Medical and adult use cannabis production could provide new sources of taxable revenue for countries seeking to recover financially in the aftermath of the pandemic.
Recent legal developments in South Africa point to a growing attempt to harness the plant’s potential and ensure adequate control of the cultivation and sale of cannabis products.
In April 2021, the South African Government proposed a draft national master plan with the aim of loosening regulations in the cannabis industry in order to boost economic development.
The plan looks at the prospect of creating an export market for cannabis producers and how current legislation can be amended to remove constraints on the commercial cannabis market. The plan also involves increasing investment in cannabis industry research.
Other suggestions included in the plan are support for farmers and indigenous dagga growers in the cannabis value chain, as well as support for manufacturing and product development. One of the priorities included in the plan is signing of the Cannabis for Private Purposes Bill into law by 2023.
Countries that want to make a success of their cannabis production industries are now looking at ways to lessen the barriers for small farmers to help steer the legal cannabis market in a more equitable and sustainable direction.
The current legislative frameworks for cannabis production tend to push out the smaller cannabis producers. Legislators are looking at ways to give small farmers preferential access to subsidies and financial assistance, special licenses and quotas for small producers.
In this regard, there is a need for consultation with small producers as well as experts in the healthcare and life sciences, and legal sectors, to ensure that the right legislative framework is in place to support all elements of the market. This will also help to ensure that the rapid development of cannabis market is in line with the United Nations’ sustainable development goals, especially the goal pertaining to the notion that no one gets left behind.
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In South Africa, requirements regarding permits and licenses to produce and sell cannabis are currently onerous and legal advice is a necessity in order to participate in this sector.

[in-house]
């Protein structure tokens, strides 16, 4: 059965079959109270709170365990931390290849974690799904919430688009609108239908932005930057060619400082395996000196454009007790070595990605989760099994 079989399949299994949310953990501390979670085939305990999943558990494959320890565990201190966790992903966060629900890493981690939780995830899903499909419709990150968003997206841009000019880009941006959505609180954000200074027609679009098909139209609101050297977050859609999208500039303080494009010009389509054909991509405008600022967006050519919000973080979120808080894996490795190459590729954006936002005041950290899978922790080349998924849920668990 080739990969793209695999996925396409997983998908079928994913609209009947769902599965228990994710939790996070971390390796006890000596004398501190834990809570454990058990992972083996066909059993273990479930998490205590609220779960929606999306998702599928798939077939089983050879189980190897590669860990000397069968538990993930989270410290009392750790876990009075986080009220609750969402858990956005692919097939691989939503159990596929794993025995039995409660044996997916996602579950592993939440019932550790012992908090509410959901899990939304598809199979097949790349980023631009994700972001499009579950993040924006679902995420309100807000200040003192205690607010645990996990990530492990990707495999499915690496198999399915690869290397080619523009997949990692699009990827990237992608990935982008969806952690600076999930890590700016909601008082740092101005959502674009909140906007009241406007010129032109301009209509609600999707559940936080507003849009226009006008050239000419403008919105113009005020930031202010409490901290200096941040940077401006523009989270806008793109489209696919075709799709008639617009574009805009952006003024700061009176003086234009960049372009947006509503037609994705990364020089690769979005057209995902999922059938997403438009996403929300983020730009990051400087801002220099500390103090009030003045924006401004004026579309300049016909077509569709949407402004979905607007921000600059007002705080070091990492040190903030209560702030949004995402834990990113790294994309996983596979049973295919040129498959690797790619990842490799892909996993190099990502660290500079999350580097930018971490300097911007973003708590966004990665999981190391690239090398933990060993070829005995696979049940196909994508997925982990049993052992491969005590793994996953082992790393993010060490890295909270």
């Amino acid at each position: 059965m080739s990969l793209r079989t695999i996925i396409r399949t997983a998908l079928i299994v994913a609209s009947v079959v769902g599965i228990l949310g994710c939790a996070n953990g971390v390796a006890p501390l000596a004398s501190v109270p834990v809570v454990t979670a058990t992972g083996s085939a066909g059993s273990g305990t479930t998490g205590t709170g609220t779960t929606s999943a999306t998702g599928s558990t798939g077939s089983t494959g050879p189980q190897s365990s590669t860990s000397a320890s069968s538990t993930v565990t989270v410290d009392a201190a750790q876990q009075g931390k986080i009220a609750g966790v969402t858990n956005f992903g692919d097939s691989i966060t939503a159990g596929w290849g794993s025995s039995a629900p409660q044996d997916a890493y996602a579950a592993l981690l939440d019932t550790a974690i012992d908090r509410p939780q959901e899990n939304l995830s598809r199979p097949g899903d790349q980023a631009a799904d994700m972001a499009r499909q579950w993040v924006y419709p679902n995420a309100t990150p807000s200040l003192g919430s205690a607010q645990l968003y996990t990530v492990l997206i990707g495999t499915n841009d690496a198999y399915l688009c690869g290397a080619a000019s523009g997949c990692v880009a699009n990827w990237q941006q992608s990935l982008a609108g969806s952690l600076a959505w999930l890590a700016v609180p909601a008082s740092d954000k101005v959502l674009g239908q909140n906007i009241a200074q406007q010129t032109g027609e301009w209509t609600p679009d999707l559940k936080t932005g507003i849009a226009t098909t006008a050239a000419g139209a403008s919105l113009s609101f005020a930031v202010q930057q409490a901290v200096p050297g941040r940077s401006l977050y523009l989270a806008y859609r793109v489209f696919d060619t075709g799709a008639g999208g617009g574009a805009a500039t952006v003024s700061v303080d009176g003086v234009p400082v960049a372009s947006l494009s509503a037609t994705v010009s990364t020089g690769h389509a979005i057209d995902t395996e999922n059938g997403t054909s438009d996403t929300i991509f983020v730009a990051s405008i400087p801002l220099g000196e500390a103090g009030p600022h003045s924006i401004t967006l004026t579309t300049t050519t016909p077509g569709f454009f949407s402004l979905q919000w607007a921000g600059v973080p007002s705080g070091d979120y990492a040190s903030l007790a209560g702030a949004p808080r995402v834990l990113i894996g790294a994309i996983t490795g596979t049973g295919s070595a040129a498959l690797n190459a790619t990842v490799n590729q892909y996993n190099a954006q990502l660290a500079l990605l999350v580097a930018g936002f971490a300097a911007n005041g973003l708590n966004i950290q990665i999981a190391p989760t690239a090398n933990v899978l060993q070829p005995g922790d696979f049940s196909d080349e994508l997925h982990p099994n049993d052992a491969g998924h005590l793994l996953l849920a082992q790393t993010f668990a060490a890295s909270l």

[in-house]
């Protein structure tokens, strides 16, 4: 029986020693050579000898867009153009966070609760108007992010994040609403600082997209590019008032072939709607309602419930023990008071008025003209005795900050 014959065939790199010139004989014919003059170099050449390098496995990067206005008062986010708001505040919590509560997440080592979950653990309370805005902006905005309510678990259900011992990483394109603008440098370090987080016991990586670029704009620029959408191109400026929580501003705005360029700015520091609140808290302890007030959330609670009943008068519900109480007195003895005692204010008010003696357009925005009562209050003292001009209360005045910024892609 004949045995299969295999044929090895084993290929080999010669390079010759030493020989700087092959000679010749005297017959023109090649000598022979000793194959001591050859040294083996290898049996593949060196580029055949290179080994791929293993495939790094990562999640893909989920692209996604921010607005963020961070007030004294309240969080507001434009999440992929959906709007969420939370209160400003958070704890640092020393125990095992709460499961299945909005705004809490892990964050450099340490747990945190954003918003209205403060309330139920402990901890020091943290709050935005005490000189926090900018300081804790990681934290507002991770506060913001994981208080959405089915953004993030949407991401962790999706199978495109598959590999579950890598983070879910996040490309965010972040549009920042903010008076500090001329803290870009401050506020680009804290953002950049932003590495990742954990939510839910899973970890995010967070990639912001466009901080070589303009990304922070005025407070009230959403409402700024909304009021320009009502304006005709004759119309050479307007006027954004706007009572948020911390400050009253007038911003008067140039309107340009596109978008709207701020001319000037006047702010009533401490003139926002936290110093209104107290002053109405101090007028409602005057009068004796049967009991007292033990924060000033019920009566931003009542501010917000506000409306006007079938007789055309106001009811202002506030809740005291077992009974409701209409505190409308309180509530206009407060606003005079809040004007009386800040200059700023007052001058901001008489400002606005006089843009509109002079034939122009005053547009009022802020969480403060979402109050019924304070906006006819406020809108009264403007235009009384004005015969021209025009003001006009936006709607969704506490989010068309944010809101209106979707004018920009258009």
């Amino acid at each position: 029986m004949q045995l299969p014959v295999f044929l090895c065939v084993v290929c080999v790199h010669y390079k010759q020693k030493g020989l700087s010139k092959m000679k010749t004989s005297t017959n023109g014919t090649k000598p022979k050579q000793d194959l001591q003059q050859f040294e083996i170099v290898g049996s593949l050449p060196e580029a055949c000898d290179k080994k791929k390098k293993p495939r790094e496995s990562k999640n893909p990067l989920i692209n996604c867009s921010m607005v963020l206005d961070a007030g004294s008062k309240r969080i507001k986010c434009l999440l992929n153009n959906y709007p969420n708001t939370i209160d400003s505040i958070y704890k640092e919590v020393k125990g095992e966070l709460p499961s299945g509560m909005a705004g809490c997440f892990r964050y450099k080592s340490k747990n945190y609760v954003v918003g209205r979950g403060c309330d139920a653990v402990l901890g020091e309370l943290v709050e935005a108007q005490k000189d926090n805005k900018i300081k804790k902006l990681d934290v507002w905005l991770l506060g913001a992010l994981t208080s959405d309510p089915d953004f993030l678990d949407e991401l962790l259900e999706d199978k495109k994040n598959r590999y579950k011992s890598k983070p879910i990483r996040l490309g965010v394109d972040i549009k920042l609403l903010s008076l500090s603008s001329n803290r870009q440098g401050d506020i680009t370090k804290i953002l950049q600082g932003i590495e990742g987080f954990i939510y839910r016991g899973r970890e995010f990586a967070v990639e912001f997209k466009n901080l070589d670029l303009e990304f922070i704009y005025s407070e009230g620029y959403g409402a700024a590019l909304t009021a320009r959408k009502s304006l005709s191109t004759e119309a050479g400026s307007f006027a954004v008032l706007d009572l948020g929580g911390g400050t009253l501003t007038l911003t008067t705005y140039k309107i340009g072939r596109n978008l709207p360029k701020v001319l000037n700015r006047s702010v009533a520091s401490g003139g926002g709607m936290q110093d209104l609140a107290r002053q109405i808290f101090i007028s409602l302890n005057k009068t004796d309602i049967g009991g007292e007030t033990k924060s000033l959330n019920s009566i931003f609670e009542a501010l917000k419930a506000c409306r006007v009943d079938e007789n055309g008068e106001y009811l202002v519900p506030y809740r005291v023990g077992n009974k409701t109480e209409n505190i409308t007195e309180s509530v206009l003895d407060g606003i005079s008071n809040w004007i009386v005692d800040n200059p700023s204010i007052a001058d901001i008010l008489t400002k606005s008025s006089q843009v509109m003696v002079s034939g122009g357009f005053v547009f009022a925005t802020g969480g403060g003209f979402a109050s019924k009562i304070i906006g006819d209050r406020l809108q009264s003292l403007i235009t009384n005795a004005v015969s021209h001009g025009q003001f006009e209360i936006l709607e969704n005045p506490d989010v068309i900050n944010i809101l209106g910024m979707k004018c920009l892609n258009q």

South Africa permits the cultivation of medical cannabis. A license for cannabis production can be obtained, but the processes for its provision are stringent. The Medicines and Related Substances Act of 1965 (Medicines Act) historically mandated the-then Medicines Control Council, now referred to as the South African Health Products Regulatory Authority (SAHPRA), to regulate the availability of quality medicines, which are safe and efficacious for their intended use. Amongst other things, this mandate requires SAHPRA to apply standards for the manufacturing, distribution, selling and marketing of medicines, medical devices and scheduled substances, including cannabis.
In terms of the Medicines Act, medical practitioners are permitted to apply to SAHPRA for permission to access and prescribe unregistered medicines when intended to treat their patients, which may include cannabis.
Accordingly, SAHPRA acknowledges and permits that cannabis products, intended for medicinal purposes, may thus be made available in exceptional circumstances, to specific patients under medical supervision.
Potential cannabis growers and producers should note that, under the Medicines Act and in line with the United Nations Single Convention, the cultivation, production, manufacturing and use of medicinal cannabis products may only occur through a license issued by SAHPRA and a permit issued by the Department of Health.
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